Cregneash and the Coast – March 7, 2021

At last! I had been waiting for a sunny day in order to take some supplementary photos for a watercolour I am planning to paint. For those who don’t know, the Isle of Man went back into lockdown again almost a week ago, following some unaccounted-for cases of Covid-19. Since then, we have an unusual amount of children and families with the virus and one of my cancer clients has family members affected by the recent outbreak, making it very real. Our 3 week lockdown looks like extending over Easter, but we are a robust island and we cope well with adversity, by and large.

It does make it hard to justify going out, even if we are allowed to go out for exercise for as long as we like. I took the car up to the Cregneash quarry and walked down into the village, where I wanted a particular shot of some of the cottages. There were several cars parked in the quarry so I knew to expect to see people on my walk. I secured my mask around my neck just in case and off I went. As I went through Cregneash I saw a few units of people, singles, family groups and couples all keeping strategically away from each other, or waiting for each other to pass on narrow sections. As I went up the hill towards the coast, the horses didn’t recognise social distancing and galloped from one fence to another to say hello to all and sundry.

At the top of the lane, again there were several cars parked, some of whom no doubt belonged to residents of the cottages, but again it indicated there would be people about, and indeed there were. However, this was my next photo point. One of my painting projects is a view from here looking down toward the Chasms cafe, and I needed to know the lie of the footpath in order to extend my painting. I also needed to know where the sea and sky meet behind it, if you know what I mean. My house faces south, and if I could make a direct path through the hills from my house to the sea this would be the view I would have, so I thought it would be nice to have a bright painting of this scene at midday on my stairwell. It would make me feel alive every time I walk down the stairs. Whether I can accomplish this is an entirely different matter. I only started painting at all in lockdown 1, but four watercolours on and I am doing ok, and they are all hanging on my walls in my house right now 🙂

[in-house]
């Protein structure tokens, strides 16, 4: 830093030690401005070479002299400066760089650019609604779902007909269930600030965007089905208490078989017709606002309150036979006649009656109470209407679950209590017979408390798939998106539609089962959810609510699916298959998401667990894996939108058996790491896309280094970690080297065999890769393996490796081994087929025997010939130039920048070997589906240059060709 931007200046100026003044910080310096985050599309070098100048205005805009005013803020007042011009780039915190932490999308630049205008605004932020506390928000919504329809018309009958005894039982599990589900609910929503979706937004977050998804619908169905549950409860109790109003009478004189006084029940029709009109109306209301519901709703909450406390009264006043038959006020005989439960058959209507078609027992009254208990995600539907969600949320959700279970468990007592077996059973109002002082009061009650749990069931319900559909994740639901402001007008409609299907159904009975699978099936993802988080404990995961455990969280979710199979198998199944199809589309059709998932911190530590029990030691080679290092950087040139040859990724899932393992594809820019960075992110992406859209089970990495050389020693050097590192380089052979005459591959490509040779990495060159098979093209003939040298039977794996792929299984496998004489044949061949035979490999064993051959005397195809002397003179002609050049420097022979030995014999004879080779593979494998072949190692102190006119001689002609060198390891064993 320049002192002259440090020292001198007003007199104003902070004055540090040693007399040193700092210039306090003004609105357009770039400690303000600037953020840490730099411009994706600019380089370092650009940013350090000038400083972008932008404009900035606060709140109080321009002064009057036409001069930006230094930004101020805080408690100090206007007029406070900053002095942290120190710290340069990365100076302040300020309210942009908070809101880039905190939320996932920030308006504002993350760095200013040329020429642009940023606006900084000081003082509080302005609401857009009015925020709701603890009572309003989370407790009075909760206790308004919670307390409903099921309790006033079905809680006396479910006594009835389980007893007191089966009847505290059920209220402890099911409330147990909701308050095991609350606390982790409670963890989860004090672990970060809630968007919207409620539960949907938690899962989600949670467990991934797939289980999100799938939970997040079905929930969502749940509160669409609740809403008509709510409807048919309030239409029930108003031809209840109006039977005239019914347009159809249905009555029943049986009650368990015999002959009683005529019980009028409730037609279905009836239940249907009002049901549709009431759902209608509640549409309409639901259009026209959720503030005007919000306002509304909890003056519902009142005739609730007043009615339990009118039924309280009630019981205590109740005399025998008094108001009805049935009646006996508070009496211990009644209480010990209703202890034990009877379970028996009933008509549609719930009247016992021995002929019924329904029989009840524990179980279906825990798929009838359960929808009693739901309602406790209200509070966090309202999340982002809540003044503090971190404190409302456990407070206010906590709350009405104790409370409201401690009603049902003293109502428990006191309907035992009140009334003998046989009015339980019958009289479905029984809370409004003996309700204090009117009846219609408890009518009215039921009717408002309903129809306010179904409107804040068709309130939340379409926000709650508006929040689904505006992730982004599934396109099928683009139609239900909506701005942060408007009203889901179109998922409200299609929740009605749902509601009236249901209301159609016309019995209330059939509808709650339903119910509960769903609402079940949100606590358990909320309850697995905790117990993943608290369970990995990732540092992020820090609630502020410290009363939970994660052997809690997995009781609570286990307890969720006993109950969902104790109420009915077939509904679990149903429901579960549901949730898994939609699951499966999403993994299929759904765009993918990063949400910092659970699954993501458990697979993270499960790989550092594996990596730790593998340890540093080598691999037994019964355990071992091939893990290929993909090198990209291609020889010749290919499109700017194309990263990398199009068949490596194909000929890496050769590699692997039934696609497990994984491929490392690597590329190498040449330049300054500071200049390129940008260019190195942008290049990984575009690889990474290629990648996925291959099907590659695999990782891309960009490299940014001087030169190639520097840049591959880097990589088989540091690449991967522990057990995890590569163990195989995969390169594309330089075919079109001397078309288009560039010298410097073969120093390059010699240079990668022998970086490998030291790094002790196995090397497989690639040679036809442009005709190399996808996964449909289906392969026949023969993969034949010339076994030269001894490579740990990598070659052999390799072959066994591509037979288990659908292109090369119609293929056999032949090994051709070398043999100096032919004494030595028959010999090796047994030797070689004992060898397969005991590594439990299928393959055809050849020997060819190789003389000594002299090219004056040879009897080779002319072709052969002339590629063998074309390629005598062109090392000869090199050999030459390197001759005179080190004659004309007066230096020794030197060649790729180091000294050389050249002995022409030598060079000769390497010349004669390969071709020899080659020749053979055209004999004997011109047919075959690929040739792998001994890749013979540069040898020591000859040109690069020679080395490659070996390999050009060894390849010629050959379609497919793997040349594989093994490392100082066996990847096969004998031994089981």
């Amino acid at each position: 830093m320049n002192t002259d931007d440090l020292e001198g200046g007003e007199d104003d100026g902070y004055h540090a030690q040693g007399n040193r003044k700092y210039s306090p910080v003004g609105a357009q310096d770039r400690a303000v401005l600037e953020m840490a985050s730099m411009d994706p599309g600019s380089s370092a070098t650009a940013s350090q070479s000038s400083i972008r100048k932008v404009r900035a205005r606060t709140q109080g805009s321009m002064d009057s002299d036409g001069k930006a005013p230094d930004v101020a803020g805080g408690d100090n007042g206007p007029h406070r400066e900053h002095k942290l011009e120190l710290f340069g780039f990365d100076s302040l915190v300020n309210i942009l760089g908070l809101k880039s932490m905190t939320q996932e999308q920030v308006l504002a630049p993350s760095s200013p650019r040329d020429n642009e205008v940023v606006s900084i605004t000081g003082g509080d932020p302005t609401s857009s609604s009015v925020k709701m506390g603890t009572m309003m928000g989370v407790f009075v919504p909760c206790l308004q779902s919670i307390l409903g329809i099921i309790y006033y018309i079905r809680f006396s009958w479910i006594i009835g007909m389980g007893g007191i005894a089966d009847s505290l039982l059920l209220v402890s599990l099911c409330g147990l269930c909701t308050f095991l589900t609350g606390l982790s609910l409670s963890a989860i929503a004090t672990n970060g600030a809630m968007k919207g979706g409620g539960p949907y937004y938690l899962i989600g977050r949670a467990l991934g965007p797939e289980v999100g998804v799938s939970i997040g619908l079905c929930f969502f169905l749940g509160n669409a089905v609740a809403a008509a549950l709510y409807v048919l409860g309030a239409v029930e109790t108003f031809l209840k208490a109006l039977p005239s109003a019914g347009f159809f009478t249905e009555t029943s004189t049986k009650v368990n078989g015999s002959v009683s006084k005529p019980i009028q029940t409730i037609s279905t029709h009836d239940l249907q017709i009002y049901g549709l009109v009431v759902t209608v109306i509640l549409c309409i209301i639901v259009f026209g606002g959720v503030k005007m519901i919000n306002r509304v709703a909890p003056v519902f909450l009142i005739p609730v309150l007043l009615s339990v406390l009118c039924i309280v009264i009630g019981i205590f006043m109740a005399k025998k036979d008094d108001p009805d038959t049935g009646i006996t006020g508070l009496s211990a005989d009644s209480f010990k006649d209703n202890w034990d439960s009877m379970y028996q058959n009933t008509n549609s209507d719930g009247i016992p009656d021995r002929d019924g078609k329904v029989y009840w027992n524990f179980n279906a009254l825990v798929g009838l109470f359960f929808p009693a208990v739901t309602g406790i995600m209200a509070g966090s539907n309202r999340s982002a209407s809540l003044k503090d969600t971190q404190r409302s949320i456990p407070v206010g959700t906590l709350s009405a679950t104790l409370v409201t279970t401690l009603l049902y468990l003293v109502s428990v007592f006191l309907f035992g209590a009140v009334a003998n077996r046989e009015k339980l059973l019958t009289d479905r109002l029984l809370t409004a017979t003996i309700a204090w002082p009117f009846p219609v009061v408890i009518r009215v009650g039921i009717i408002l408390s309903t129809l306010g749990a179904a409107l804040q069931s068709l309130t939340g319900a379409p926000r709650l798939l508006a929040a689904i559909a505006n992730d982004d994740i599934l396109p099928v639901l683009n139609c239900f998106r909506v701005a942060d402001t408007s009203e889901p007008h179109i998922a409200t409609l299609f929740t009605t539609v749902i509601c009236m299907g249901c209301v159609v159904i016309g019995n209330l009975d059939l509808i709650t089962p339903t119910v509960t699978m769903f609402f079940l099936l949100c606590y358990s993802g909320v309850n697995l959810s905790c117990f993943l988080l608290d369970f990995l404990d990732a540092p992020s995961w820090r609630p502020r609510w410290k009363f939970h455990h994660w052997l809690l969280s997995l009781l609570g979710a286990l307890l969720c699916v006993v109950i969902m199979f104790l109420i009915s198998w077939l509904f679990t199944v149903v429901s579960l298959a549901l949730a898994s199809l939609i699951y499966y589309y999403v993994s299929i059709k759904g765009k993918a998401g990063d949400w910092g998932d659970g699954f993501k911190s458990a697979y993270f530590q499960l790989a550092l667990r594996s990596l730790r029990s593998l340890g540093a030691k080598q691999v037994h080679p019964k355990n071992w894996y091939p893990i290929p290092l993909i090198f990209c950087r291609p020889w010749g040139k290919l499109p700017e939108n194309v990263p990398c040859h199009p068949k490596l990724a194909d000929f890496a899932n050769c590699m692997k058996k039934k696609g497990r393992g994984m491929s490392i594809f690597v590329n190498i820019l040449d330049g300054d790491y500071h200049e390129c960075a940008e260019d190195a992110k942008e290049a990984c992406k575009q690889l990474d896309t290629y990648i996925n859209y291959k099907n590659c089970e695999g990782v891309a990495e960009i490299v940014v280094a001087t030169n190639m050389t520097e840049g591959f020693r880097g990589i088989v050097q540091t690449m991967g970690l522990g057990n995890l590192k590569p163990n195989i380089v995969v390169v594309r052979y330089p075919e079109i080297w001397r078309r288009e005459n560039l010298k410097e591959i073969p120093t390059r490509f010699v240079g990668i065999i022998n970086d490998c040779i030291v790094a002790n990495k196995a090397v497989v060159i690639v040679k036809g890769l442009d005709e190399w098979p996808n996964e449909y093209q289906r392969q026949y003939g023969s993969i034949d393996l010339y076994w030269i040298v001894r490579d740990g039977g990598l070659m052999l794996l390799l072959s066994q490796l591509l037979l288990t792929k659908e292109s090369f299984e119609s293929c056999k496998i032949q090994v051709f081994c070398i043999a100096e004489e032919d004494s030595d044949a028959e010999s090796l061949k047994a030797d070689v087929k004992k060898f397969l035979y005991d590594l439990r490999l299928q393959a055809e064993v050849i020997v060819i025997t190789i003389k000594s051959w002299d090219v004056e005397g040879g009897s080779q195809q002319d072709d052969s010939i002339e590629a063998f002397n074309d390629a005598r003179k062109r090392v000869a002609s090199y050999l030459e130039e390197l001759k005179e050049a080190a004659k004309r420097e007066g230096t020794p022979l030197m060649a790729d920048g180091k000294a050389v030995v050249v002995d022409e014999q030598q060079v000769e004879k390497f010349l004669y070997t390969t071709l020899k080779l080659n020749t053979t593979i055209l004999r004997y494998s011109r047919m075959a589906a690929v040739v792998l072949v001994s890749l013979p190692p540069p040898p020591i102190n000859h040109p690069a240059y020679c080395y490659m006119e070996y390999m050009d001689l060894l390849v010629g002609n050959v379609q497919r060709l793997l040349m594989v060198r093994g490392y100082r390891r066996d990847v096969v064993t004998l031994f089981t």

It wasn’t a bright day and there was a very slight haze, but the sunlight was beautiful on the old Chasms cafe and as I walked along the coast line, I noticed things I don’t normally notice, such as the lichen growing on the rocks and the wave effect on some of the bigger slabs that I would walk over time after time. The light played beautifully on the sea too and I was so glad to be out in this sensational secenery. I paused for a while and watched the sea and listened to the many birds chattering on the Sugar Loaf. Can you spot the sheep grazing on Black Head? No, not the photo with the sheep posing in the middle but the photo next to it of the steep cliff. You may need to enlarge it. How they manage to make their way down there is remarkable.

I only walked as far as Spanish Head, via Black Head, where the Calf of Man looked more like one of the Canary Isles in the haze. From here I turned back returning to Cregneash through the farmers’ fields by a very muddy farm track but not before I snapped what I thought was a Chough, but looking at the wing span I now doubt my judgement.

This was only a short walk, only about 3.5 miles and only just about 500 ft of ascent. You could spend a whole afternoon wandering around these hills and never be bored.

Update: 11th April 2021. This is the painting I have done of this area, a watercolour on board. The wrong kind of material for watercolour. I was advised to score the board before applying the paint, which unfortunately didn’t work and has made the sky almost impossible to paint or cover the scouring marks. For the moorland I used a dabbing technique applying light colours first. This is only my fourth painting, having started during lockdown. The logo is a digital watermark so is not actually on the painting.